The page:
“The hatmaking business fulfills my meditative, creative side.” — Cate Havstad the entire season. An acre-foot of water equals about 326,000 gallons, or enough water to cover an acre of land one foot deep. “We are all trying to, as farmers, navigate the laws to move within a region, and it makes it difficult to move water in an unmodernized irrigation system. There is a culmination of issues occurring all at the same time,” Havstad said. Havstad has become an advocate for public understanding of what is happening to farmers in their backyard. “The State overall needs to reassess how we prioritize resources because we are in this new phase of climate change; the paradigm has to be re-evaluated,” she said. Casad Family Farms, due to the limited access to water this year, will most likely suffer a smaller harvest, smaller fruits, and fewer cuts of hay due to the extreme dryness of the land and having to decide where to put water. For Casad Family Farms, 2020 was a year of pivoting to a new reality of a shortage of water — and also switching models due to the pandemic. “Our restaurant partners took a huge hit, so we pivoted to doing more grocery store sales due to COVID,” said Havstad. One of the biggest things Havstad wants the public to understand is that, due to this perfect storm of severe drought and water shortages, the price of food is going to go up. “The market trickle-down will reflect the drought and the food costs will reflect that as well,” she said.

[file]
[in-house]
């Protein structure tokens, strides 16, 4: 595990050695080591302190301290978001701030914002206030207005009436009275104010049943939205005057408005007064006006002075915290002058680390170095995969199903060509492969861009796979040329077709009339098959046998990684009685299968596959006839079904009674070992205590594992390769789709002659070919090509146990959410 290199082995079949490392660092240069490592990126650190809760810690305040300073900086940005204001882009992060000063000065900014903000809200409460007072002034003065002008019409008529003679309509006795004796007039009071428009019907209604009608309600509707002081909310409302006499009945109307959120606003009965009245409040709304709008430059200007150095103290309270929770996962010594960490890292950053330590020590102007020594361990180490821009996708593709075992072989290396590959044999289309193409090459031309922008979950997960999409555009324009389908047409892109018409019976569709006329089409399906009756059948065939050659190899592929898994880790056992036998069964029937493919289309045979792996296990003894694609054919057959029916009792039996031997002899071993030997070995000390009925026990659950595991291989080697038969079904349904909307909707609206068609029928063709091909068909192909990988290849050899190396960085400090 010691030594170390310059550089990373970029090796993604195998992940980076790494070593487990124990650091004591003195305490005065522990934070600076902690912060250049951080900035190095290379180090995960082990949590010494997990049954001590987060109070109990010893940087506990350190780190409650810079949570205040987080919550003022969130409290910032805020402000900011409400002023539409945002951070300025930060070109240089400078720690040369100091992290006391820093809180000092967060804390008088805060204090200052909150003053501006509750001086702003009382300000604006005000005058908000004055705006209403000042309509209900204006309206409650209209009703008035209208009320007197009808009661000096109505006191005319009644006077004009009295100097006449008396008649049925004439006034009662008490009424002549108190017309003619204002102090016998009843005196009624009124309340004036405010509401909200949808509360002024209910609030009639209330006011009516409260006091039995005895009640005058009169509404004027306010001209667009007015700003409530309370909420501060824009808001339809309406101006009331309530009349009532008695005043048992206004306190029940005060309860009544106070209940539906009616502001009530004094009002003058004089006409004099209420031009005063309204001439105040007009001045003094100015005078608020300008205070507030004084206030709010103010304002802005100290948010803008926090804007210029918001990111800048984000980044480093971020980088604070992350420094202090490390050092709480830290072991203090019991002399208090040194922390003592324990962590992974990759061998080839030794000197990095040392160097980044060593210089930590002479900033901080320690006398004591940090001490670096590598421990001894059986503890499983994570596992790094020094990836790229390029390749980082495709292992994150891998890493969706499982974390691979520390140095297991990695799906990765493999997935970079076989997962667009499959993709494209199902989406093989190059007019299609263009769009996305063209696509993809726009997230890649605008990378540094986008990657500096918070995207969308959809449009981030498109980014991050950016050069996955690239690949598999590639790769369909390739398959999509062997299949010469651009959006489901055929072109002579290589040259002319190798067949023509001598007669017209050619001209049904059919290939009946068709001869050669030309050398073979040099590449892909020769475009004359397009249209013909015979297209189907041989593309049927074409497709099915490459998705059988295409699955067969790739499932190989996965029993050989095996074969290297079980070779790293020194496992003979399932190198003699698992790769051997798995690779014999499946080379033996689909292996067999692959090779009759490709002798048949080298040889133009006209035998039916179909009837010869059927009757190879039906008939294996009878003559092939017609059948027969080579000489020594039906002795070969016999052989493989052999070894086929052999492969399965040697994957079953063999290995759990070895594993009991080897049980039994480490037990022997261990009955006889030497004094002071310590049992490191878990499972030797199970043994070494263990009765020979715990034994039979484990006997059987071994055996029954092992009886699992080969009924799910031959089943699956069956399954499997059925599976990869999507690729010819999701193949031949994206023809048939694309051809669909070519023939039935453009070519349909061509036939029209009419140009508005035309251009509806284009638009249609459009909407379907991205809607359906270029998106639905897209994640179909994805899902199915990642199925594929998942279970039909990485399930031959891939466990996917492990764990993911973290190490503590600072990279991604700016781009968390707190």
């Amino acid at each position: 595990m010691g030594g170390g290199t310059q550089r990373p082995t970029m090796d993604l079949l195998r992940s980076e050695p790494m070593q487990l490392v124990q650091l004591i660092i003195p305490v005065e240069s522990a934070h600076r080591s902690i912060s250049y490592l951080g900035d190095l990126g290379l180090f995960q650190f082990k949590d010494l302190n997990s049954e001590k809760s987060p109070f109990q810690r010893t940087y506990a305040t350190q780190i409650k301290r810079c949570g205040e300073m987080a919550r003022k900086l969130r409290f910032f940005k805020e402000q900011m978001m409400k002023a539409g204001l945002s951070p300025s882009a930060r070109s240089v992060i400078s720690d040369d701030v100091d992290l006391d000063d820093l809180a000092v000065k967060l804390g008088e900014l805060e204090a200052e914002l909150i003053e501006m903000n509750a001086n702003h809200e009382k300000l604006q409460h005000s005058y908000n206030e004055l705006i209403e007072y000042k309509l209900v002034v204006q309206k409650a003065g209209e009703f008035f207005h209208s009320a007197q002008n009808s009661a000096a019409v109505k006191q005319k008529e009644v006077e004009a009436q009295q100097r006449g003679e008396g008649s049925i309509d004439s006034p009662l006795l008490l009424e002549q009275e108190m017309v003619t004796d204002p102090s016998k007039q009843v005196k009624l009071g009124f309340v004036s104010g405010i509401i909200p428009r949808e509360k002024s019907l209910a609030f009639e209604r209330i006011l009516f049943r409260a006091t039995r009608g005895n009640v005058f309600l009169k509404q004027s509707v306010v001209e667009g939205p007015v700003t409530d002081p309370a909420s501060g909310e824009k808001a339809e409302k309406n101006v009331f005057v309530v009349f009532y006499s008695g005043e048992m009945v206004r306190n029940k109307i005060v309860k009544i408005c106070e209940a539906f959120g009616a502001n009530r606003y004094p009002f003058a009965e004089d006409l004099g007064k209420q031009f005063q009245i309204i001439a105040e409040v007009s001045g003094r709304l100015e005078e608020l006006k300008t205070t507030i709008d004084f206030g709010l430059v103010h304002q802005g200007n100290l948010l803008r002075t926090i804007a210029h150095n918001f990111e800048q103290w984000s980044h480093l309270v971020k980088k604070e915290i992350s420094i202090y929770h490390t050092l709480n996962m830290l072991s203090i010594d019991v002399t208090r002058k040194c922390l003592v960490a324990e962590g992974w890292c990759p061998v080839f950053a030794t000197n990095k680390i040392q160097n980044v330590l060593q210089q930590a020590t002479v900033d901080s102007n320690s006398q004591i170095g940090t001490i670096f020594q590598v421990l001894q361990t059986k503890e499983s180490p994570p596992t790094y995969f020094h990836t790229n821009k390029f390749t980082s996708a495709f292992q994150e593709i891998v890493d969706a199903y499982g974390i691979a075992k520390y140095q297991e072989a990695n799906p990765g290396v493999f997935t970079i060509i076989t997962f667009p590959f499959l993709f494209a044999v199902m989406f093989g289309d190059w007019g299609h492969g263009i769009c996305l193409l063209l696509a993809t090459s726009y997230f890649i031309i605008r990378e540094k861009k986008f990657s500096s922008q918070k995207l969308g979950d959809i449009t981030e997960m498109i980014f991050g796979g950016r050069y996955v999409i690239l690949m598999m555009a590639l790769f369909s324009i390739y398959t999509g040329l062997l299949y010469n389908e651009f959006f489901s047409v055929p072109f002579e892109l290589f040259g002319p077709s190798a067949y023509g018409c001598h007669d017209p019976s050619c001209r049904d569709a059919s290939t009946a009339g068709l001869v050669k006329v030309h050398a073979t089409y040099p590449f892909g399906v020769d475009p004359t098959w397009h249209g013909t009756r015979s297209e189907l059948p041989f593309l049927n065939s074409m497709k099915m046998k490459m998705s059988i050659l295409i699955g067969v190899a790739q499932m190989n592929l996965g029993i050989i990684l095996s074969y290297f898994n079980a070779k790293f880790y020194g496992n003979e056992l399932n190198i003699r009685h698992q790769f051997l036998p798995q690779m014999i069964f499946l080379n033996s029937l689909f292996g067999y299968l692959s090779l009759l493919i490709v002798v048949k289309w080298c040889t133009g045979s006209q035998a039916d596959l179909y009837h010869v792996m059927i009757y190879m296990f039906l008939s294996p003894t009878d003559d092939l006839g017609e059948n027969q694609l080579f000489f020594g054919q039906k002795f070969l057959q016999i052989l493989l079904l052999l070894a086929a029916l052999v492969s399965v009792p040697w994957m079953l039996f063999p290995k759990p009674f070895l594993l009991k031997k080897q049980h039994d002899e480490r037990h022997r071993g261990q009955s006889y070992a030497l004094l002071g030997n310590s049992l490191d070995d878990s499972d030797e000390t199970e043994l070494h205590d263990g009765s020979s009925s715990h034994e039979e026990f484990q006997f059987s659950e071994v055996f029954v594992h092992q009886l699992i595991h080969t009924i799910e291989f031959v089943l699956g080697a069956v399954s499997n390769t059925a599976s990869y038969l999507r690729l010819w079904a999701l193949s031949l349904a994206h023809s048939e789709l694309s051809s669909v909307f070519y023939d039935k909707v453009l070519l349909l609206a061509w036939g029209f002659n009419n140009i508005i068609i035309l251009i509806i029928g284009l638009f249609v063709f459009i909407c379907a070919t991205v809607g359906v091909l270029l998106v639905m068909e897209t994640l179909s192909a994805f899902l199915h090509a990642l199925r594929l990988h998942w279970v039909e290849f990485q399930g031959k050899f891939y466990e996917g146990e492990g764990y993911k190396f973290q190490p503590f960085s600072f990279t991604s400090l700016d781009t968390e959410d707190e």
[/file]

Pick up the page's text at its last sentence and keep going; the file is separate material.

Despite the dreary future of farming on Central Oregon lands, Havstad likes to see a silver lining. “I am a stubborn optimist and I love getting the chance to work hard for the things I believe in. I think this time is an opportunity for a societal wake-up and a time to reflect on what really matters with our basic needs of food and water, and I hope that we learn to better allocate our resources to grow our food,” she said. Havstad’s passion for farming, sustainable land management, and hatmaking drive her to get up and work every day. “I don’t love every aspect of it, but I wake up feeling a drive and purpose and the hope I get to better the lives of the people we work with,” she said. Havstad splits her year, taking a pause from hatmaking for the farming season from May to September, and making hats in the fall. Havstad, her husband, Chris, and their newborn son live on their homestead in Madras. She says they feel a sense of “hyper-locality,” due to the nature of their work with the farm, as well as with the community that Havstad has built as a hatter. “I hope that I can help build a solid ecological future,” she said. To learn more, visit www.casadfamilyfarms.com or www.havstadhatco.com.

PHOTO BY STEPHEN SMITH